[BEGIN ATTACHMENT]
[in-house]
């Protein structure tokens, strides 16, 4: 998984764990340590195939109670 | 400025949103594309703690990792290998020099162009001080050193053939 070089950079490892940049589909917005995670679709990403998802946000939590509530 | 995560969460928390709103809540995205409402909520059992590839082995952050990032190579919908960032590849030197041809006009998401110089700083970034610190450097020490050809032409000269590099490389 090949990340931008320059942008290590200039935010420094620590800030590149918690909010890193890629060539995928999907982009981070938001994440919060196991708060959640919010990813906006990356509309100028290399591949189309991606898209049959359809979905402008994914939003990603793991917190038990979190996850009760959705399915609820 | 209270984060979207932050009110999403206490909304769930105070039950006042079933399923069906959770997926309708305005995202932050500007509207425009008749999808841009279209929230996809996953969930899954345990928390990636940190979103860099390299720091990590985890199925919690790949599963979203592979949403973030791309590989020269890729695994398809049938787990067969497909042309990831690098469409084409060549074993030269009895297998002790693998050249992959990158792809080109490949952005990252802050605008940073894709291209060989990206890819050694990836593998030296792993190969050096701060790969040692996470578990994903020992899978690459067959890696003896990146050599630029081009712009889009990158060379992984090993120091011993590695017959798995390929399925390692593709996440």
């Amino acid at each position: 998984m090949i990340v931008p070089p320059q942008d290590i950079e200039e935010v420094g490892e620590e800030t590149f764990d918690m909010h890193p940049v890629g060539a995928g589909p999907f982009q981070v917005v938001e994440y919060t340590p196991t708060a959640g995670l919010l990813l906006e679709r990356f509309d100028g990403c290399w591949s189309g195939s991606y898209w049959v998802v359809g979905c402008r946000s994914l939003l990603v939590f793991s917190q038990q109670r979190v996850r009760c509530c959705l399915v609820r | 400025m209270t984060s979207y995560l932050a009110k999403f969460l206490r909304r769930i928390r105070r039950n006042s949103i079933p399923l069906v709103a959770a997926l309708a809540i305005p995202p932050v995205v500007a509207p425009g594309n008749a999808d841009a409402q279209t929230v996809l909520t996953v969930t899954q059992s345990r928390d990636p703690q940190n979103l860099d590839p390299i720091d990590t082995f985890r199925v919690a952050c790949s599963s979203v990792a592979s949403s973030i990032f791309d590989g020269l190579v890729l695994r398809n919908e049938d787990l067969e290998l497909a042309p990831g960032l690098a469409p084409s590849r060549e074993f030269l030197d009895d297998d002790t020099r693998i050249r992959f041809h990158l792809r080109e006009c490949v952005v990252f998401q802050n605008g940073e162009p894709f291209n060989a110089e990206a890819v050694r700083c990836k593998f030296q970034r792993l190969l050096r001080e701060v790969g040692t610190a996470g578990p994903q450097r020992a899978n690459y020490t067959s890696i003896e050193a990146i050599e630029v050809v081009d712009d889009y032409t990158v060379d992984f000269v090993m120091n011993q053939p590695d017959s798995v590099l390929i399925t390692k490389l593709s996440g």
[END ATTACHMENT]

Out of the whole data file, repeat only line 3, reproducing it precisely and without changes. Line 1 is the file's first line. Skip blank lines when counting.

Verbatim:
């Amino acid at each position: 998984m090949i990340v931008p070089p320059q942008d290590i950079e200039e935010v420094g490892e620590e800030t590149f764990d918690m909010h890193p940049v890629g060539a995928g589909p999907f982009q981070v917005v938001e994440y919060t340590p196991t708060a959640g995670l919010l990813l906006e679709r990356f509309d100028g990403c290399w591949s189309g195939s991606y898209w049959v998802v359809g979905c402008r946000s994914l939003l990603v939590f793991s917190q038990q109670r979190v996850r009760c509530c959705l399915v609820r | 400025m209270t984060s979207y995560l932050a009110k999403f969460l206490r909304r769930i928390r105070r039950n006042s949103i079933p399923l069906v709103a959770a997926l309708a809540i305005p995202p932050v995205v500007a509207p425009g594309n008749a999808d841009a409402q279209t929230v996809l909520t996953v969930t899954q059992s345990r928390d990636p703690q940190n979103l860099d590839p390299i720091d990590t082995f985890r199925v919690a952050c790949s599963s979203v990792a592979s949403s973030i990032f791309d590989g020269l190579v890729l695994r398809n919908e049938d787990l067969e290998l497909a042309p990831g960032l690098a469409p084409s590849r060549e074993f030269l030197d009895d297998d002790t020099r693998i050249r992959f041809h990158l792809r080109e006009c490949v952005v990252f998401q802050n605008g940073e162009p894709f291209n060989a110089e990206a890819v050694r700083c990836k593998f030296q970034r792993l190969l050096r001080e701060v790969g040692t610190a996470g578990p994903q450097r020992a899978n690459y020490t067959s890696i003896e050193a990146i050599e630029v050809v081009d712009d889009y032409t990158v060379d992984f000269v090993m120091n011993q053939p590695d017959s798995v590099l390929i399925t390692k490389l593709s996440g």